4. If I wear a mask, I can go wherever I want, and safely join crowds of people without any risk.
Nope. Sorry, Sally, but masks alone aren’t enough. Just like social distancing alone isn’t enough. And like frequent hand washing isn’t enough. We all have to do all the things. If you just social distance, you don’t know when someone might come into your 6-foot bubble and you could share infected airspace. If you just wash your hands a lot, you’re exposing yourself to infection in other ways. The only way to get through a global pandemic that’s already taken 120,000 American lives is to take all safety precautions.
In an NPR article, two epidemiologists weighed in on risks we must still consider as we enter summer. Dr. William Miller, an epidemiologist at Ohio State University, says, “We can think of transmission risk with a simple phrase: time, space, people, place.” And he goes on to explain that “The more time you spend and the closer in space you are to any infected people, the higher your risk. Interacting with more people raises your risk, and indoor places are riskier than outdoors.”
Also, Dr. Emily Landon, a hospital epidemiologist and infectious diseases specialist at University of Chicago Medicine, adds this rule: “Always choose outdoors over indoor, always choose masking over not masking, and always choose more space for fewer people over a smaller space.”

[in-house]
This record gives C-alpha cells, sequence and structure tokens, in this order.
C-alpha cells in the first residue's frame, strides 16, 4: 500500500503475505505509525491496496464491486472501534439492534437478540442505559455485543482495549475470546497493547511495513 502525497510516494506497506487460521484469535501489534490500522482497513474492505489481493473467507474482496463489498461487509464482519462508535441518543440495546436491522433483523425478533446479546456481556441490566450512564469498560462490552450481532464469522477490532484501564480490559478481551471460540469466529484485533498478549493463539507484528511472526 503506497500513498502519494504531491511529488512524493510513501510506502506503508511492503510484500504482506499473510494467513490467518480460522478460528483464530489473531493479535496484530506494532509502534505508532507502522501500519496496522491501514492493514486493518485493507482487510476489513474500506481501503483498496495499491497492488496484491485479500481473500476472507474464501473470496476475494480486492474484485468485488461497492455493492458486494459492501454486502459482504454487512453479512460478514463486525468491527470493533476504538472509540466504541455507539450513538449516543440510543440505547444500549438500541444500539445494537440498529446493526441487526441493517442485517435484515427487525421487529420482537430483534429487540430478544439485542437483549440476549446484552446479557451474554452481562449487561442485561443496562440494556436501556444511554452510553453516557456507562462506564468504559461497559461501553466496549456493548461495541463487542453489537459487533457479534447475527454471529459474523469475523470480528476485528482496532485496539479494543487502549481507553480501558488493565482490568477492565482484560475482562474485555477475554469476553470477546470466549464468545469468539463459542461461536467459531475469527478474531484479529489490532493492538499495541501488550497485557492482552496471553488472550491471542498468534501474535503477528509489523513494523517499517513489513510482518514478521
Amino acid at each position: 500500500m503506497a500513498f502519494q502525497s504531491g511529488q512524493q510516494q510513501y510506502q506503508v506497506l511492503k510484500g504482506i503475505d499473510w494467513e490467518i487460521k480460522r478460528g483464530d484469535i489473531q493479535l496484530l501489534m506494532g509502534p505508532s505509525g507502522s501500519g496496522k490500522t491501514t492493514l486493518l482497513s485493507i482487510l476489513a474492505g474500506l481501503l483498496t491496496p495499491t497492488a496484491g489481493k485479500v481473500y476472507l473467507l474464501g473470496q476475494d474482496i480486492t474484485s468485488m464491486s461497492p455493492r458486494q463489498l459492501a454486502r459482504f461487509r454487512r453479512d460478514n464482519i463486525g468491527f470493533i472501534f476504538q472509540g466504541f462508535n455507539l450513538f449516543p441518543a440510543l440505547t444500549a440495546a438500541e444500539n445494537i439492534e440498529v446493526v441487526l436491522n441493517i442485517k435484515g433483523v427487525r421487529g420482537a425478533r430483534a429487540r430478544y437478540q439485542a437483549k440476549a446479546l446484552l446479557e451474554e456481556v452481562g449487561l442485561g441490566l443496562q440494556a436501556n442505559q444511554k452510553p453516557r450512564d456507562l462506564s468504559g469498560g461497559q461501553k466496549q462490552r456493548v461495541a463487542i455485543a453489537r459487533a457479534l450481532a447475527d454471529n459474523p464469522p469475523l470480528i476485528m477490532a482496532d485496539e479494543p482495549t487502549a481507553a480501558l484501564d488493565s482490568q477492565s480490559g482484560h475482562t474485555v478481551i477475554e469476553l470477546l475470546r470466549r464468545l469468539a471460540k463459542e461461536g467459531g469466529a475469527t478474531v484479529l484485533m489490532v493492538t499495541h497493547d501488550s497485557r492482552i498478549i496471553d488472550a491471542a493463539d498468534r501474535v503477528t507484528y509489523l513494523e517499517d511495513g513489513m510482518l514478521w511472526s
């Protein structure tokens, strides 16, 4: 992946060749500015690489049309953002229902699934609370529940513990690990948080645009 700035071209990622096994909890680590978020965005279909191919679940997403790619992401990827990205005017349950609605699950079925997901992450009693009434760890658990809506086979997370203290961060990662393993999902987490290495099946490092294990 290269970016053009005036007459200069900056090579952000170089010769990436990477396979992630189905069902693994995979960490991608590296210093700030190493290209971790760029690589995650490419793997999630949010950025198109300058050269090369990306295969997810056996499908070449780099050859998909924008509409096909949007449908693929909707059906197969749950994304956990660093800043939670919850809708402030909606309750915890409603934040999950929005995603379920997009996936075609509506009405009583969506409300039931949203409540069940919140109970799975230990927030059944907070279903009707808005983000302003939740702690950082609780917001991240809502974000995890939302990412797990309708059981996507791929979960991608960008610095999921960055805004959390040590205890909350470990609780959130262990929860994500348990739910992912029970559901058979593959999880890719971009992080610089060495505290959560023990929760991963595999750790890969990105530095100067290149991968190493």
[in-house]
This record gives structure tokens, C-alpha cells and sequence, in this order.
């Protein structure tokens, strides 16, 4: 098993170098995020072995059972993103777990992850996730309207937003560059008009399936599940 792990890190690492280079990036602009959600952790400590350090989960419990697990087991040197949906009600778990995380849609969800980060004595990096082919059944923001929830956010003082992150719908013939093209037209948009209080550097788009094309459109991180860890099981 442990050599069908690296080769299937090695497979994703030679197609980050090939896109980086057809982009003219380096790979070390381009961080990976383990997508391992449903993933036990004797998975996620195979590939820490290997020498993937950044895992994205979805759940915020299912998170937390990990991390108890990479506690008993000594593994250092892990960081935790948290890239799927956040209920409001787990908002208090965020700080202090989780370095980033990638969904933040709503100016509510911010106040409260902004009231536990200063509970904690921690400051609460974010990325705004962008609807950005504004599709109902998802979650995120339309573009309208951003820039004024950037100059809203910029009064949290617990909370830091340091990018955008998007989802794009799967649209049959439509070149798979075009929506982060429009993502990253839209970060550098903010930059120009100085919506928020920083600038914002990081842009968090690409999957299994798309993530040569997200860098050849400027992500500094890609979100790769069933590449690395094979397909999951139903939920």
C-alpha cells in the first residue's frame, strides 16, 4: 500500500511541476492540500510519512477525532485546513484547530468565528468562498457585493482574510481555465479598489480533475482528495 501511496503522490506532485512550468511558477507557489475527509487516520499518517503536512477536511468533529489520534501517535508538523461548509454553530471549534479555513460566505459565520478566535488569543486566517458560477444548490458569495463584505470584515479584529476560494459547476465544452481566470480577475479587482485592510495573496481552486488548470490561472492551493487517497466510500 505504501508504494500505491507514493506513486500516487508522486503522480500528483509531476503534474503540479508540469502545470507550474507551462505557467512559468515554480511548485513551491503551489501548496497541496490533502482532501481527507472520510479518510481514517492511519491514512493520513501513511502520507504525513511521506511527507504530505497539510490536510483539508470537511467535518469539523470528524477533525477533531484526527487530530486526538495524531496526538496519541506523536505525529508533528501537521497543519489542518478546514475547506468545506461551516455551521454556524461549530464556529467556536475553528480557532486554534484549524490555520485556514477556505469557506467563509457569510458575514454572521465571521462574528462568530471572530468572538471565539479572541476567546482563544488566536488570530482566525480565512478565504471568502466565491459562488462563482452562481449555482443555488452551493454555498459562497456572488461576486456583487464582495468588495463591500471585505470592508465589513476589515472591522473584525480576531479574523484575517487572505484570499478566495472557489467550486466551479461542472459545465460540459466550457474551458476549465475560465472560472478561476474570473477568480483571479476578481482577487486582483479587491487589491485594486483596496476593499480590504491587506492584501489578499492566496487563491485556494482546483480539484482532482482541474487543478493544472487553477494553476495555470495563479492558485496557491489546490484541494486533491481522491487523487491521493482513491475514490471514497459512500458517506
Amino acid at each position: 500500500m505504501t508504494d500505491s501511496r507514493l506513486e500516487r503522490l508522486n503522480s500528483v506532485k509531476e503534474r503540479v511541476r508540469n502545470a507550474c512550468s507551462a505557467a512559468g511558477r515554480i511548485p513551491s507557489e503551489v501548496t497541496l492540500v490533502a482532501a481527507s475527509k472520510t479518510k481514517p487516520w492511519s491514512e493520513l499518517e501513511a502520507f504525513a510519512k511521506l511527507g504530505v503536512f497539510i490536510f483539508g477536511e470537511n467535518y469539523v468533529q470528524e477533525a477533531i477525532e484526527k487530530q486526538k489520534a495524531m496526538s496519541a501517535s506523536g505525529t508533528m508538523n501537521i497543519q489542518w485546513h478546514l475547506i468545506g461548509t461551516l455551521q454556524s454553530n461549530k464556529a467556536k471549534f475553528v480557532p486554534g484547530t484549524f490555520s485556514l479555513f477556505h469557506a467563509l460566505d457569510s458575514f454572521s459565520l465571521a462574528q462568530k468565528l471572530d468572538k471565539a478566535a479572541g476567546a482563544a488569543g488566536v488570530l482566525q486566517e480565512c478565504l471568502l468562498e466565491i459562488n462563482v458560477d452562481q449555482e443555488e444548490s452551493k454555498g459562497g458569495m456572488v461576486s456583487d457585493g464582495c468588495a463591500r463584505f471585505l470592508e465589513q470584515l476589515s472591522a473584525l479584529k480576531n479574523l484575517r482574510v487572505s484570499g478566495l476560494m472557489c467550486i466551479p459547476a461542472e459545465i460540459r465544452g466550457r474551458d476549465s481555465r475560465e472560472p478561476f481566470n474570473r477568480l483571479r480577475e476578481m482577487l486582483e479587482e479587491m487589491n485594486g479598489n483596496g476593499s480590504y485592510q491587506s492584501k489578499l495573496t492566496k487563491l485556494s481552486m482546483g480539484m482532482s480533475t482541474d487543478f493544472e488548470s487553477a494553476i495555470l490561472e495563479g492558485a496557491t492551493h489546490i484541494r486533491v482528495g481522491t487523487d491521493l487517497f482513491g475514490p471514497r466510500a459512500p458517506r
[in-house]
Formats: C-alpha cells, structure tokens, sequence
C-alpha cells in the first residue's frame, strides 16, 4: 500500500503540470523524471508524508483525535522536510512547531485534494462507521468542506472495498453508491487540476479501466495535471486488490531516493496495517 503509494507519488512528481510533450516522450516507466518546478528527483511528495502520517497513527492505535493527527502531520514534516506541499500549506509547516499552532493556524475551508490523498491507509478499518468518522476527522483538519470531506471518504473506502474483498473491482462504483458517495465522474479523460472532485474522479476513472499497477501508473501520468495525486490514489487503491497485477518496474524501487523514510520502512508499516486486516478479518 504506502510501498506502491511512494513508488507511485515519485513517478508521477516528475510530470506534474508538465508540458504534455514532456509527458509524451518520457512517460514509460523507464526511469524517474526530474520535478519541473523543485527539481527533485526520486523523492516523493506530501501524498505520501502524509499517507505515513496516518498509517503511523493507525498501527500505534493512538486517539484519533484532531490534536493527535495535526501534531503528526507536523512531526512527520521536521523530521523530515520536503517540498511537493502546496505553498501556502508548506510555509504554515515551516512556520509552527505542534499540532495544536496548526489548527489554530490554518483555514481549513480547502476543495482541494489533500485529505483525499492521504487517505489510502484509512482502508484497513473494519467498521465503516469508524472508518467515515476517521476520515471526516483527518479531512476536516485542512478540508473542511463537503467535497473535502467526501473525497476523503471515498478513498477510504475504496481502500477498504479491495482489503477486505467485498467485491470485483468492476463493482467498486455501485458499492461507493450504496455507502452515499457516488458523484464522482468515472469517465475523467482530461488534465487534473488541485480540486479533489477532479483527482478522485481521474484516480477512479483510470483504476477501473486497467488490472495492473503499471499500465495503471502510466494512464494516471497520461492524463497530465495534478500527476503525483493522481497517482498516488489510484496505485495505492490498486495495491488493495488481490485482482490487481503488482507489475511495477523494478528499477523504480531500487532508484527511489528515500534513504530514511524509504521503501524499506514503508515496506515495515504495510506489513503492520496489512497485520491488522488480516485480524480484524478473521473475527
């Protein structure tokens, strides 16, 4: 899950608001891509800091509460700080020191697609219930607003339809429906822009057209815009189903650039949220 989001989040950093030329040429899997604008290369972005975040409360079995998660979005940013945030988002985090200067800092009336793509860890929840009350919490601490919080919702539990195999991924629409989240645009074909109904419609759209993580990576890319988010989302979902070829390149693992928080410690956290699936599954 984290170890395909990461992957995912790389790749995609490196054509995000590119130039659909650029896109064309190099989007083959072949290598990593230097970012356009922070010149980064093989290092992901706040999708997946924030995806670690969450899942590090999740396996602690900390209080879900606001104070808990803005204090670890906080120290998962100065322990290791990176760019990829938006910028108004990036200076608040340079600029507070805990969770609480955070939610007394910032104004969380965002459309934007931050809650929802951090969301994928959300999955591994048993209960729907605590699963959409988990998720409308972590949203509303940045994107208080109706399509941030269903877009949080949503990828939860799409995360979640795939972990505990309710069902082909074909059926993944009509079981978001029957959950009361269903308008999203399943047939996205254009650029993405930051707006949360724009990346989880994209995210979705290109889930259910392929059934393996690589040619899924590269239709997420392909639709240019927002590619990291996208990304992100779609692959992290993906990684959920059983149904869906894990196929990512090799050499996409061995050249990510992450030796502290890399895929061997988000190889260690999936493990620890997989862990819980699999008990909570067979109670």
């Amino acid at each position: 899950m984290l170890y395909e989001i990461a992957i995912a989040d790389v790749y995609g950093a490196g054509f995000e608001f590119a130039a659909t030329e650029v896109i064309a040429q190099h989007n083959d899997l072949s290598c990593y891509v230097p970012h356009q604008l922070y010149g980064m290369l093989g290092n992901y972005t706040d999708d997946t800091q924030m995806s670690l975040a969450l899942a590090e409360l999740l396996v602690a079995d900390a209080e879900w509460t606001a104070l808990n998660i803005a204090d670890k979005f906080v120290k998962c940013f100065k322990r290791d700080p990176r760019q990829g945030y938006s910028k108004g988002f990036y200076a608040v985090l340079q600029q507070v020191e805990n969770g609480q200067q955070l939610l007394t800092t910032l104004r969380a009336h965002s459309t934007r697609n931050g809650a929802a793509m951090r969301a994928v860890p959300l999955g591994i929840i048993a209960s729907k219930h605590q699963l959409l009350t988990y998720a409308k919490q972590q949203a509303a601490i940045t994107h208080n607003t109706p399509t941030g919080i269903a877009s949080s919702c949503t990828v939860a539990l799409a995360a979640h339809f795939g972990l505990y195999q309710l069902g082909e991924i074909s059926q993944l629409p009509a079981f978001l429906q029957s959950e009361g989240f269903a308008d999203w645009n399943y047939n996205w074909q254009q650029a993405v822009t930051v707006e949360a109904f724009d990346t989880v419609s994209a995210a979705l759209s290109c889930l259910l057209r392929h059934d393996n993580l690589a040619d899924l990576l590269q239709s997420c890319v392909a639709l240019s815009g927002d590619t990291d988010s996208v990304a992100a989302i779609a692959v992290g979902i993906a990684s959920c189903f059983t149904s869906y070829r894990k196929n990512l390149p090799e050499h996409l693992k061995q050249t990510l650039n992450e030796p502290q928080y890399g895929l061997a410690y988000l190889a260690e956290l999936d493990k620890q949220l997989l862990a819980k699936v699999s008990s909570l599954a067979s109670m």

5. I have to wear a surgical mask or N95 respirator.
There’s a reason so many of us are making or buying simple, cloth masks. The CDC recommends we all use a face covering, but that surgical masks and N95 respirators be reserved for those on the frontlines in medical offices, AARP reports.
Furthermore, as reported on NPR, Linsey Marr, a researcher at Virginia Tech who studies the airborne transmission of viruses, says that even homemade cloth masks are effective and important. Referencing a study published in Nature Medicine, Marr says, “If you’re talking, when things are coming out of your mouth, they’re coming out fast,” Marr says. “They’re going to slam into the cloth mask. Even a low-quality mask can block a lot of those droplets.”
So here it is. Wear a mask that closely fits over your nose and mouth when you are in public. Wash it often. Wash your hands often, with warm water and soap. Don’t touch your face. Practice social distancing. Avoid crowds. Stay home if you are showing symptoms of COVID-19. Do all of it. Every day. Even if you’re tired of doing all of it. Because COVID-19 is still raging, especially in the U.S., and doing all of the things is our only choice.